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Gewählte Master / Diploma Thesis:

Eva Oburger (2007): The Fate of Organic Acids in the Plant-Soil Environment.
Master / Diploma Thesis, BOKU-Universität für Bodenkultur, pp 43. UB BOKU obvsg

Data Source: ZID Abstracts
Organic acids released by roots are assumed to perform many beneficial functions in rhizosphere soil including enhanced nutrient acquisition, metal detoxification, stimulation of microbial activity and accelerated mineral weathering. As plants release various organic acids simultaneously, it has been suggested that some organic acids (e.g. malonate, as it is well known for its inhibiting effect on the TCA-cycle) might act as a deterrent to microbial activity. Also preferential mineralisation and sorption of some organic acids in these mixtures might enhance the longevity and nutrient mobilization capacity of others. Hence, the objective of this study is: (1) to sum up the current knowledge about organic acids in the plant-soil environment in a literature review; (2) to directly evaluate interaction reactions of three organic acids implicated in phosphate (P) mobilization (i.e. citrate, malate, oxalate) in the presence of two other organic acids (malonate and shikimate) in biodegradation, adsorption and phosphate desorption. Our results show that organic acid biodegradation was not influenced by the presence of other carboxylates. An inhibiting effect of malonate on the microbial community could not be observed disproving malonate’s assumed function as deterrent for microbial activity. Adsorption of organic acids in the mixture as well as a single compound was generally determined by the valency of the carboxylate (the higher the charge the stronger the adsorption) and the concentration in the solution. The P desorption efficiency of organic acids in soils was low if a high number of unsaturated sorption sites were present or the general concentration of P in the solution was relatively high. Nevertheless organic acids in the mixture tend to have an additive effect on P desorption.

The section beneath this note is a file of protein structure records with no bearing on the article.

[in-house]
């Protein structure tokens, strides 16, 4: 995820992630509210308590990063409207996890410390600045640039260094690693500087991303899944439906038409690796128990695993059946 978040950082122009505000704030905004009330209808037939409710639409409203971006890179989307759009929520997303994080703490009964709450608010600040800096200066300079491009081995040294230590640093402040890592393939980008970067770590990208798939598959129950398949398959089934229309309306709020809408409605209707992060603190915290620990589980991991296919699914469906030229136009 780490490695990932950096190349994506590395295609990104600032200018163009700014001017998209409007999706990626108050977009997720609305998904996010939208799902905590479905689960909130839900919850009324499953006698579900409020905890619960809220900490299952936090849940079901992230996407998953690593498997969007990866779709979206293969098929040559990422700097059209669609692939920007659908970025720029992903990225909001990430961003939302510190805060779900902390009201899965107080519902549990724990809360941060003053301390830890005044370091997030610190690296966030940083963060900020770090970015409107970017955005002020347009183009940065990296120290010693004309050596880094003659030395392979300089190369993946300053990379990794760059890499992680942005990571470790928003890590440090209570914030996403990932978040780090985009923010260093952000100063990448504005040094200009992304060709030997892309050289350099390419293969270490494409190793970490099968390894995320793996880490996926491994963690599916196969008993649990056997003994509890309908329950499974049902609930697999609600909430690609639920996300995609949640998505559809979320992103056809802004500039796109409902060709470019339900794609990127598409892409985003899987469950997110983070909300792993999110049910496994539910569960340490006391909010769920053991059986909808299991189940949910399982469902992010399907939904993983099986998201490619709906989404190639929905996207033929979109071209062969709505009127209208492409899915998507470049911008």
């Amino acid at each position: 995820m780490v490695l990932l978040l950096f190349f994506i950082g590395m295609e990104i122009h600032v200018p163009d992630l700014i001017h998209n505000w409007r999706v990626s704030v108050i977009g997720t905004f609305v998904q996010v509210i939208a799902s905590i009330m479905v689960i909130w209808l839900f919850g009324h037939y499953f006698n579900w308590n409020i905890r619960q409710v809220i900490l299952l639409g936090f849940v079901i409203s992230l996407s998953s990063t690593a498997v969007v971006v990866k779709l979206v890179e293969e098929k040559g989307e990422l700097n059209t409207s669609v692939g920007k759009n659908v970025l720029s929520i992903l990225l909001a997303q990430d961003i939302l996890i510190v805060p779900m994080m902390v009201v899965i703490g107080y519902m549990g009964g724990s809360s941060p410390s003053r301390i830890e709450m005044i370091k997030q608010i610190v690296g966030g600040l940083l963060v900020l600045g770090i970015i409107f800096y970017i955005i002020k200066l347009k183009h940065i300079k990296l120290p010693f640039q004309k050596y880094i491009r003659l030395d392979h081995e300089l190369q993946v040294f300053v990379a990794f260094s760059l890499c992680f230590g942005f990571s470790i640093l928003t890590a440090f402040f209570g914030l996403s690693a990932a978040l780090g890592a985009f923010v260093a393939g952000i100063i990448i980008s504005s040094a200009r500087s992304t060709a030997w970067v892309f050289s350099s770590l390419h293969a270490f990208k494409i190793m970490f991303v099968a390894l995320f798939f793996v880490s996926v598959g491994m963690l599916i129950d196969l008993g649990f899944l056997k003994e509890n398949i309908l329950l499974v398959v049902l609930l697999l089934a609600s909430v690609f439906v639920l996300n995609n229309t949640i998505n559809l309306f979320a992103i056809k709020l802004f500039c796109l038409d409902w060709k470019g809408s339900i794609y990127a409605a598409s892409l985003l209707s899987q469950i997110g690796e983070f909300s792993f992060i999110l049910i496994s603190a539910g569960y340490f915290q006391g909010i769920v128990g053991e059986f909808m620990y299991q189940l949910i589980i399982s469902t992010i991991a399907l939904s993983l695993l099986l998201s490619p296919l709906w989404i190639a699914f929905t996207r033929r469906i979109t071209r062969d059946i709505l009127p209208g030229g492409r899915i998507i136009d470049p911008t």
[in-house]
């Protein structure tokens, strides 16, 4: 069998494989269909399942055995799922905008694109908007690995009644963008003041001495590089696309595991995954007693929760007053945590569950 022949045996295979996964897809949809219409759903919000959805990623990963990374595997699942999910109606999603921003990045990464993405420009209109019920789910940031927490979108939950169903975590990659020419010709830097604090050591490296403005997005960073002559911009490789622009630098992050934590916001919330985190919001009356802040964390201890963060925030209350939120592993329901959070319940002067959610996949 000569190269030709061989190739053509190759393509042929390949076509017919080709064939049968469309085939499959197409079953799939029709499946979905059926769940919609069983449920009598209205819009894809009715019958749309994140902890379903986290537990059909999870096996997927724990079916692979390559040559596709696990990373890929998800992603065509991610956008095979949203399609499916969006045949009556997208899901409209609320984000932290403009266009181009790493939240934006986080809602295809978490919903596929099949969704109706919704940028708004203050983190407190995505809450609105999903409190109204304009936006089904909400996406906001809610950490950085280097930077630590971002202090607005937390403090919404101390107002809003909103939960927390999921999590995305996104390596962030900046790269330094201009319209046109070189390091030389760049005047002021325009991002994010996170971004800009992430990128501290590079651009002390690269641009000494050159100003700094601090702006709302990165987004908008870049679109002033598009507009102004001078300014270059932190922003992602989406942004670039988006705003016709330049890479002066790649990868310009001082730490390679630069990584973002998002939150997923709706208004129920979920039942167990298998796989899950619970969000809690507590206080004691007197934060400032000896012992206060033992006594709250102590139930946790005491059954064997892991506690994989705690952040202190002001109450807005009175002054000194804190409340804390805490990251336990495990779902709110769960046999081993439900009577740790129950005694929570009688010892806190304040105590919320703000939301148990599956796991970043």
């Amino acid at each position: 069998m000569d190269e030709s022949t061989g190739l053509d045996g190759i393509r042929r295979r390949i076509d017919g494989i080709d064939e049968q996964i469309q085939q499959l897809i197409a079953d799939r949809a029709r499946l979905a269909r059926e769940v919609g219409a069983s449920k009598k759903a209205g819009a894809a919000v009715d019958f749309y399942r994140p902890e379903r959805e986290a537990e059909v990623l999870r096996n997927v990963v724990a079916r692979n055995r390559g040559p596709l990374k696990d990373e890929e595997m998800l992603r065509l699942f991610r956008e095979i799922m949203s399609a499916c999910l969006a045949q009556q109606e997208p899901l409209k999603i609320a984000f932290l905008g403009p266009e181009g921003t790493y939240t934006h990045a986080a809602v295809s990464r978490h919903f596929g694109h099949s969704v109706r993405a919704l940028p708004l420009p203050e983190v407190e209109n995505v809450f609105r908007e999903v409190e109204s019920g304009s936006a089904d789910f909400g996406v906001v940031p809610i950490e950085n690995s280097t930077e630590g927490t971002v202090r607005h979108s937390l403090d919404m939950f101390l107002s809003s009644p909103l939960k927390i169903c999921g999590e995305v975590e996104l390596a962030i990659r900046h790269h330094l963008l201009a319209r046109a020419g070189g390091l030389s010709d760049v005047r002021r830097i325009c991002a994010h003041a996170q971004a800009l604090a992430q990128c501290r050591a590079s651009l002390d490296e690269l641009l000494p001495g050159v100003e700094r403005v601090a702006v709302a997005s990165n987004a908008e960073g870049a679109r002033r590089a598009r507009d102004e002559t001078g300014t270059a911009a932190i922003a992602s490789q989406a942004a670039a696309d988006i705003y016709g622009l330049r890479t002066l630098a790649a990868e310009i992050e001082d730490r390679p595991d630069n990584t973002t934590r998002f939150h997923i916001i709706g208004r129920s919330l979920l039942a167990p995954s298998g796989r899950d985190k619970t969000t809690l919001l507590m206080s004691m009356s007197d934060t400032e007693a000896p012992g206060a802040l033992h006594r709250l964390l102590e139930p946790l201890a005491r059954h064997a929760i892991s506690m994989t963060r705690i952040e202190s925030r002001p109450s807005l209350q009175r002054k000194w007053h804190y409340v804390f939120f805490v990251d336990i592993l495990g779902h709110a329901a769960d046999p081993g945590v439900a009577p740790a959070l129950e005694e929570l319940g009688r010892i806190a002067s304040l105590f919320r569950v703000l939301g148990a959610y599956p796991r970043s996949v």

Beurteilende(r): Wenzel Walter

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